Photo: Streeter Lecka/Getty Images

Throwback Thursday Theater – Richmond “Spingate” Scandal

By David Morgan, NASCAR Editor

This weekend, the Monster Energy NASCAR Cup Series heads to Richmond Raceway for the regular season finale to cement which 16 drivers will head into the playoffs with a chance at the championship, but four years ago, this race and NASCAR as a whole was rocked by a race manipulation scheme dubbed as “Spingate.”

Entering the race in September 2013, there were 10 drivers vying for the final five Chase spots, four of which would go to the drivers in the top-10 in points and the fifth to the top driver with a win, but still in the top-20. Those 10 drivers eligible would be Dale Earnhardt Jr., Joey Logano, Greg Biffle, Kurt Busch, Jeff Gordon, Martin Truex, Jr., Ryan Newman, Brad Keselowski, Jamie McMurray, and Paul Menard.

Earnhardt, Logano, Biffle, Kurt Busch, and Gordon all had a chance to race their way in on points. Truex and Newman were going for the final Wild Card spot, and Keselowski, McMurray, and Menard had to win to make it in.

Gordon started the race from the pole and led the first 49 laps before Brad Keselowski and Kurt Busch asserted themselves as the dominant cars over the next 200 laps. Clint Bowyer took over the lead at lap 270 for a 72-lap stint up front and Carl Edwards was the man to beat as the checkered flag drew nearer.

While the first 390 laps of the race were pretty cut and dry, the final 10 was anything but.

Ryan Newman would take over the lead from Edwards on lap 391, setting in motion the course of events leading to the “Spingate” scandal.

With Newman in the lead, he was in place to take over the final Wild Card spot ahead of Martin Truex, Jr., who was running inside the top-10 at the time, while the final spots in on points were slated to go to Earnhardt, Kurt Busch, Biffle, and Gordon, who held the 10th place points spot over Logano.

Truex’s Michael Waltrip Racing teammate, Bowyer, was running outside the top-15 at that point in the race and was told about the points situation over the radio.

Spotter Brett Griffin: “(No.) 39 (Ryan Newman) is going to win the race…

One lap later, Bowyer : Well, that kinda sucks.

Griffin: Nine more right here.”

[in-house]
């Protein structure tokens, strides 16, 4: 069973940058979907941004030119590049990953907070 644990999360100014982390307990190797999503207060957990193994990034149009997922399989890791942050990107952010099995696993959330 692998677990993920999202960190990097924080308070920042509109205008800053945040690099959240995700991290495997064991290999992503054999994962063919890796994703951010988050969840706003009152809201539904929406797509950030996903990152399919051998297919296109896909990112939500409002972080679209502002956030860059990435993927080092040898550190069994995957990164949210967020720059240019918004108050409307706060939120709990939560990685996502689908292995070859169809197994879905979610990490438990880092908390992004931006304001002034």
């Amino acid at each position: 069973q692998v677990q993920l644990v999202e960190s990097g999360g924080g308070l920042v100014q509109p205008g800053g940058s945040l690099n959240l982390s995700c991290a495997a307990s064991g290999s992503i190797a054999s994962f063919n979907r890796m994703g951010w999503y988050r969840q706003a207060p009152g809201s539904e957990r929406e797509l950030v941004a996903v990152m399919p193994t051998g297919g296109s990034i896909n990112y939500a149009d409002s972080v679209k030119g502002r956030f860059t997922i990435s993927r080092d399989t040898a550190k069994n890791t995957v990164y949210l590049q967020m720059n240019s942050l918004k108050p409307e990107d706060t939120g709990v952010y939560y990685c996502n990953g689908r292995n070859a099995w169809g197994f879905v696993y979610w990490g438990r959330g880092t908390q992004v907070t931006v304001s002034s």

However, along with the points update, his crew chief Brian Pattie also relayed a peculiar message to him, saying: “Is your arm starting to hurt? I bet it’s hot in there. Itch it.”

Bowyer responds with “Oh yeah” and then nonchalantly spins out on his own.

Now, a driver spinning out on his own is nothing new, but with the points situation his teammate was in at the time there was quite a bit of wondering if the move was on the up and up. What happened next didn’t exactly paint Bowyer and MWR in the best light.

After the spin, Bowyer stayed on pit road for two laps, even though his Toyota did not suffer any body damage and the only real damage was a blown tire that resulted due to the spin, dropping him even further down the leaderboard.

The third driver in the MWR stable, Brian Vickers, also got brought into the controversy when he was called into the pits for almost no reason by his team just as the race was scheduled to go back to green.

Crew: “We’re probably going to pit here on green.”

Vickers: “Are you talking to me?

Crew: “Yeah, we’re going to pit.”

Vickers: “What? I’ve got to pit? … I don’t understand. Pit right now?”

Crew: “You’ve got to pit this time. We need that one point.”

Vickers: “10-4. Do I got a tire going down?”

Crew: “Yeah…Come down pit road right now, get a good look at it.”

Vickers: “Did you find anything?”

Crew: “I’ll see you after the race, Brian. I owe you a kiss.”

Along with the unexpected pit stop for Vickers, telemetry also showed that he ran nearly 10-15 mph off the pace for the remainder of the race, dropping several spots down the running order.

Meanwhile, back at the front of the field, a slow pit stop cost Newman the lead to Carl Edwards and he only managed to finish third on the night. Truex finished the race in seventh place, putting him in a points tie with Newman for the final Wild Card spot.

As a result of the tiebreaker, Truex would be awarded the second Wild Card spot, leaving Newman on the outside looking in.

The 10th and final Chase spot on points also came down to a slim margin as Joey Logano finished the race one point ahead of Jeff Gordon, dropping Gordon out of the 12-driver Chase field.

Both Truex and Logano’s Chase berths came as a direct result of Bowyer’s spin, as well as Vickers running extremely slow over the final laps to put them in position to be able to make the postseason.

After the checkered flag flew, questions about the credibility of what had just taken place started to arise and the answer that Bowyer gave in his post-race interview certainly didn’t help to dissuade any doubters about the legitimacy of it all.